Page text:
Month: November 2004

  • Who Ripped Off Roger Ebert?

    Nikhat Kazmi is “arguably India’s best-known film critic”. (The Times of India.) She’s the author of Dream Merchants–“a pioneering work that looks behind the glare of the silver screen”. (Indiaclub) It seems she’s also a plagiarist. Jabberwock, Jai Arjun Singh’s addictive blog, read her review of Shark Tale. And noticed, shall we say, certain similarities […]

  • Diabetic alert

    The Seventy Most Beautiful Words in The English Language: Mother, Passion, Smile, Love, Eternity, Fantastic, Destiny, Freedom, Liberty, Tranquillity, Peace, Blossom, Sunshine, Sweetheart, Gorgeous, Cherish, Enthusiasm, Hope, Grace, Rainbow, Blue, Sunflower, Twinkle, Serendipity, Bliss, Lullaby, Sophisticated, Renaissance, Cute, Cosy, Butterfly, Galaxy, Hilarious, Moment, Extravaganza, Aqua, Sentiment, Cosmopolitan, Bubble, Pumpkin, Banana, Lollipop, If, Bumblebee, Giggle, Paradox, […]

  • Arthur Hailey: first lines

    Courtesy The Times, which decided to enliven its obituary of Arthur Hailey (‘Airport’, ‘Hotel’ etc) by letting us know just why the only thing more solid than his writing was the mass of blocky prose he could stick between two covers. IN THE BEGINNING: FIRST LINES The president of General Motors was in a foul […]

  • Due: Por Banal, by Pablo Neruda

    From The Modern Humorist (via Beautiful Stuff), The Holy Tango of Poetry: If poets wrote poems whose titles were anagrams of their names. They have unsung gems–Emily Dickinson’s Skinny Domicile, William Carlos Williams’ I Will Alarm Islamic Owls. And T.S. Eliot’s Toilets. Toilets by T.S. Eliot Let us go then, to the john, Where the […]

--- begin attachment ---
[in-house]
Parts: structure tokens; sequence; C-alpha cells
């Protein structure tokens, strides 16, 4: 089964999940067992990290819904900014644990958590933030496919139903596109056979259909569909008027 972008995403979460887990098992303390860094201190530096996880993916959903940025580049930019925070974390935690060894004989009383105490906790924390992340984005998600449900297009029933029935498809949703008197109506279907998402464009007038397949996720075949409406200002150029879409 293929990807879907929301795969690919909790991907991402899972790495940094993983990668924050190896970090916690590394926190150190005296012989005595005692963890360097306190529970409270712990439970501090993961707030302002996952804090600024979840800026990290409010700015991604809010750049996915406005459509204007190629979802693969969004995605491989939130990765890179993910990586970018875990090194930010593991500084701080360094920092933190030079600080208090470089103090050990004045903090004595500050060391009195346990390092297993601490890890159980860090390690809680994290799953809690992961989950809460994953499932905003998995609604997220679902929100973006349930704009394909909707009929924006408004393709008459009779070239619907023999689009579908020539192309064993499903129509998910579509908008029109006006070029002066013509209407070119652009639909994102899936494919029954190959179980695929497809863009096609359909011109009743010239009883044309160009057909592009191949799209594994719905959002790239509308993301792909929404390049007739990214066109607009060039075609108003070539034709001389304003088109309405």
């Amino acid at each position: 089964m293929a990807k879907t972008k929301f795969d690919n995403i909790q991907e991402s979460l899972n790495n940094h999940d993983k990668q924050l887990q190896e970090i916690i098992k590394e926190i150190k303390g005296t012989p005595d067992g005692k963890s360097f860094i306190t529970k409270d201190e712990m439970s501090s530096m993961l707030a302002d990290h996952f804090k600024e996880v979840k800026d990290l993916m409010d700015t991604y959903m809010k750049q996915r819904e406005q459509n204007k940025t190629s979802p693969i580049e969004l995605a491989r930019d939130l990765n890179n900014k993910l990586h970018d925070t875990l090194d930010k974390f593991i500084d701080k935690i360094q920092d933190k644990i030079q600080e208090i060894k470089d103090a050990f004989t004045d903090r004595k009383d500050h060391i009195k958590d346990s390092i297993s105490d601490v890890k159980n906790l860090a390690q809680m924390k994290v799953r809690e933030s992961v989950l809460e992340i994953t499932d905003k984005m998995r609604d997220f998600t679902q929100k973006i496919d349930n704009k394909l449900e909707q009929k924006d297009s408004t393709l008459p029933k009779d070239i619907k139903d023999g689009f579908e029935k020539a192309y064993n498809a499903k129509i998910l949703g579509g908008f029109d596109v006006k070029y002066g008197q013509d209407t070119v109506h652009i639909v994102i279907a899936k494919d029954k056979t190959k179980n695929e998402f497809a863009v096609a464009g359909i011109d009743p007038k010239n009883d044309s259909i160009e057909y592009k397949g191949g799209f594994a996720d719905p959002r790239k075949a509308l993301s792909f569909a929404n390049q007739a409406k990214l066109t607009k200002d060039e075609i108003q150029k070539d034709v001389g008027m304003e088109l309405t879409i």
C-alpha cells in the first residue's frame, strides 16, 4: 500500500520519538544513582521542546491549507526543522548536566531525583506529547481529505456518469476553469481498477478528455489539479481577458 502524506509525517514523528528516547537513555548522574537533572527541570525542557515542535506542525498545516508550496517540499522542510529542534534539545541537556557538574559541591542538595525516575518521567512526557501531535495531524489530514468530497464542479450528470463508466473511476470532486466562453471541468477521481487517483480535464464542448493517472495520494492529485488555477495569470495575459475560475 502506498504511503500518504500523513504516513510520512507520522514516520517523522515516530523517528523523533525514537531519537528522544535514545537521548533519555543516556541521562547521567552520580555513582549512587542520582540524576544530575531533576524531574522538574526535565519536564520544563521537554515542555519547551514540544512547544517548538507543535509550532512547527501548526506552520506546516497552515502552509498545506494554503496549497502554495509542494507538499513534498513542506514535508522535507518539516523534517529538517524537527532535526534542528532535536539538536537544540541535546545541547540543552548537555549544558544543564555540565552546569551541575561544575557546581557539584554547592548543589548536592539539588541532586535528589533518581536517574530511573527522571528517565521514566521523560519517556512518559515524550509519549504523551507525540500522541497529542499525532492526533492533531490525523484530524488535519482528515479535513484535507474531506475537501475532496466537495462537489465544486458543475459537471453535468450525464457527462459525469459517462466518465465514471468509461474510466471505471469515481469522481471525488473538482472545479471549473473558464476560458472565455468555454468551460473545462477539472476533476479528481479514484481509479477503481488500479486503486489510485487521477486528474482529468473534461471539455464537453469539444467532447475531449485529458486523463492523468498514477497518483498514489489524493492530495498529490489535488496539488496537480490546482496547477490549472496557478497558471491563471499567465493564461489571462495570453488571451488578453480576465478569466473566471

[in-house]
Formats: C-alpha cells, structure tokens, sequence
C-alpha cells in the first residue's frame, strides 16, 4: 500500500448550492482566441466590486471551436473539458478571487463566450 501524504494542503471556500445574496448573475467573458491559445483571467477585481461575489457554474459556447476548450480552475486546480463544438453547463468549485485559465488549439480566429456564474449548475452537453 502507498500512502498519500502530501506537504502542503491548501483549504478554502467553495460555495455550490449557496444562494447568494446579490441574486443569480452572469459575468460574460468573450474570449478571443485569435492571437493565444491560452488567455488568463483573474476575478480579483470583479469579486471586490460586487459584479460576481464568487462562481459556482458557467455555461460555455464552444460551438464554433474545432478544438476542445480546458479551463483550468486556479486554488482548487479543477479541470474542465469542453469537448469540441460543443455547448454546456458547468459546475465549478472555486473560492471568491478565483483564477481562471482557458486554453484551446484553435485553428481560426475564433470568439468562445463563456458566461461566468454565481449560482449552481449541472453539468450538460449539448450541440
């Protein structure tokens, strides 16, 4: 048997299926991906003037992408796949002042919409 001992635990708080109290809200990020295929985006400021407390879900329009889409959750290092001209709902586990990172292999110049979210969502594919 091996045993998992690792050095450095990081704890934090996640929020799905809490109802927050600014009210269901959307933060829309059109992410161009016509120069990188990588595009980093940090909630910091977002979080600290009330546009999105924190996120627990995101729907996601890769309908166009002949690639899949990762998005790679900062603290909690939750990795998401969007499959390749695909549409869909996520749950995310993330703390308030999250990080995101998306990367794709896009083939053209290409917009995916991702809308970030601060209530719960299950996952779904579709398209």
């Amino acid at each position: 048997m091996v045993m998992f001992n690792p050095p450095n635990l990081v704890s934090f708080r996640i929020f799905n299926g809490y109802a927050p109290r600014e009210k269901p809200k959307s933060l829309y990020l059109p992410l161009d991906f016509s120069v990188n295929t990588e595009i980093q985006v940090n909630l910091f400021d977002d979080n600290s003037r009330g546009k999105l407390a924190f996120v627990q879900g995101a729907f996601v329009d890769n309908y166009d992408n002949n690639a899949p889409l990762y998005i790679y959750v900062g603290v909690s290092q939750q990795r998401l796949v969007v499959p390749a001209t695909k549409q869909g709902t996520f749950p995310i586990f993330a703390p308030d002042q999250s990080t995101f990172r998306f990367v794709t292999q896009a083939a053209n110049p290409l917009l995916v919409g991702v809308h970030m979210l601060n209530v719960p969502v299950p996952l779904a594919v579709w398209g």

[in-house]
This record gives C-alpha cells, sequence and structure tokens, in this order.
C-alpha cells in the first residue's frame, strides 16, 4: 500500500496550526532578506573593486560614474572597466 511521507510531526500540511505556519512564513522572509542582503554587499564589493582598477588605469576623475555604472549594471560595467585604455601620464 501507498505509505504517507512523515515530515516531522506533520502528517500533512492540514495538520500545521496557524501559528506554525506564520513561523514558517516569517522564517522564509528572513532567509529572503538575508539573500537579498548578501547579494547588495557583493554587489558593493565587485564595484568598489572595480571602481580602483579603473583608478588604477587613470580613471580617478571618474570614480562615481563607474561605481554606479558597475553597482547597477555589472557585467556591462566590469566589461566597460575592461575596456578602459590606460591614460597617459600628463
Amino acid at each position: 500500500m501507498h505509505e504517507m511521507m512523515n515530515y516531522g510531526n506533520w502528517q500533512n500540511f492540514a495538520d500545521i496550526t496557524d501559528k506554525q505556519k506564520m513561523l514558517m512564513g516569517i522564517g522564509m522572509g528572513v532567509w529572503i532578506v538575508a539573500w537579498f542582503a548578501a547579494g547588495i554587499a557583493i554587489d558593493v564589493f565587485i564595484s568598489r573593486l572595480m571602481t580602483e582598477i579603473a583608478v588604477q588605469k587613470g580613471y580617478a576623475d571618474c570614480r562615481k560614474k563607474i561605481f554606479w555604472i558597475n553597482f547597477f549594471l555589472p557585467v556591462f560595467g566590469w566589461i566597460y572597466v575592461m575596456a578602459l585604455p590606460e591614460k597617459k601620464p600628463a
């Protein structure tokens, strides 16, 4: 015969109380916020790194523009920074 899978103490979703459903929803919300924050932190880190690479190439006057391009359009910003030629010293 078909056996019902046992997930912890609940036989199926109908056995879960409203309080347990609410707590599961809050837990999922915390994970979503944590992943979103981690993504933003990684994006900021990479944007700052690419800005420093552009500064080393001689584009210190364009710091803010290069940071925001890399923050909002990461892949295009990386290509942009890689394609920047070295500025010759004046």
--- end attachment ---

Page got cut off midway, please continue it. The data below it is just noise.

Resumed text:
• Rambo v Willy: Round…oops, we lost count

    Ram Guha has responded to William Dalrymple’s response to his response to the Dalrymple review that started the whole kerfuffle, and no, the Babu’s way too tired to link to all that stuff again. Here’s what Guha had to say: “Having got the abuse out of the way, however, he concedes that his elite/mofussil theory […]

  • Edwidge Danticat

    Maya Jaggi profiles Edwidge Danticat, whose uncle became the most recent Haitian casualty of America’s Homeland Security and asylum policies (see post for Saturday, November 20; also see Maud, Tingle Alley, Moorish Girl and MobyLives.) “I live in a country from which my uncle was catastrophically rejected, and come from one which he had to […]

  • The Borrowers

    In 1997, Malcolm Gladwell wrote ‘Damaged’, a profile of Dorothy Lewis, a psychiatrist who studied serial killers. This spring, he writes, Lewis went at the urging of her friends to see ‘Frozen’, a play by Bryony Lavery. She hired a lawyer, accusing Lavery of plagiarising her life and using sections verbatim from Gladwell’s profile. The […]

  • Curry Cover Special: Who’s Sari Now?

    Suhayl Saadi (Psychoraag) said in an interview recently: “…I didn’t want a curry cover. I didn’t want this woman dancing in a sari, or a DJ playing records. It’s been done and that’s not what the book is about.” (It’s an interesting interview. It describes him as “a cross between Irvine Welsh”–Saadi lives in Scotland–and […]

  • But before we go, one last bow from our Curry Cover Special: the sari, caught in a rare moment of po-mo irony. Enjoy. 

  • Next week, check back with Kitabkhana for “Curry Covers Two: Boats and Buildings”. Until then, we’re sticking with saris, the Indian book jacket designer’s Choice Number One.